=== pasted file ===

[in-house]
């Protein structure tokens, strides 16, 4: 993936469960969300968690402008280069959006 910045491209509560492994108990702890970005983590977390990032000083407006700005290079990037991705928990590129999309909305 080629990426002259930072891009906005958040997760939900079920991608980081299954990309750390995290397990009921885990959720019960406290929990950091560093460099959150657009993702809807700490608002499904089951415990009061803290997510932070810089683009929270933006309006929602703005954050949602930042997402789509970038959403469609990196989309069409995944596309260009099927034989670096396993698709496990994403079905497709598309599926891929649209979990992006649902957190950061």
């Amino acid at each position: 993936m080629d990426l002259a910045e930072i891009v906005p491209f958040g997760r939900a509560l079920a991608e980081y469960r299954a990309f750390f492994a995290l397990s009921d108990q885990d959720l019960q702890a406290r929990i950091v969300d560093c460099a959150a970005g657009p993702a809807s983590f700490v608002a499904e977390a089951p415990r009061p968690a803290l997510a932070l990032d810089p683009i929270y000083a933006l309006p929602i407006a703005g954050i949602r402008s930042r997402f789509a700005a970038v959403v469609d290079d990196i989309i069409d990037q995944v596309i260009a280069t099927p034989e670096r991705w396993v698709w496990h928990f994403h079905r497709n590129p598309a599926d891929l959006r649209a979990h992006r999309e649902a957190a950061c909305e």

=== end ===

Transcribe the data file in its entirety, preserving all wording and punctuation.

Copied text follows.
[in-house]
């Protein structure tokens, strides 16, 4: 993936469960969300968690402008280069959006 910045491209509560492994108990702890970005983590977390990032000083407006700005290079990037991705928990590129999309909305 080629990426002259930072891009906005958040997760939900079920991608980081299954990309750390995290397990009921885990959720019960406290929990950091560093460099959150657009993702809807700490608002499904089951415990009061803290997510932070810089683009929270933006309006929602703005954050949602930042997402789509970038959403469609990196989309069409995944596309260009099927034989670096396993698709496990994403079905497709598309599926891929649209979990992006649902957190950061």
């Amino acid at each position: 993936m080629d990426l002259a910045e930072i891009v906005p491209f958040g997760r939900a509560l079920a991608e980081y469960r299954a990309f750390f492994a995290l397990s009921d108990q885990d959720l019960q702890a406290r929990i950091v969300d560093c460099a959150a970005g657009p993702a809807s983590f700490v608002a499904e977390a089951p415990r009061p968690a803290l997510a932070l990032d810089p683009i929270y000083a933006l309006p929602i407006a703005g954050i949602r402008s930042r997402f789509a700005a970038v959403v469609d290079d990196i989309i069409d990037q995944v596309i260009a280069t099927p034989e670096r991705w396993v698709w496990h928990f994403h079905r497709n590129p598309a599926d891929l959006r649209a979990h992006r999309e649902a957190a950061c909305e």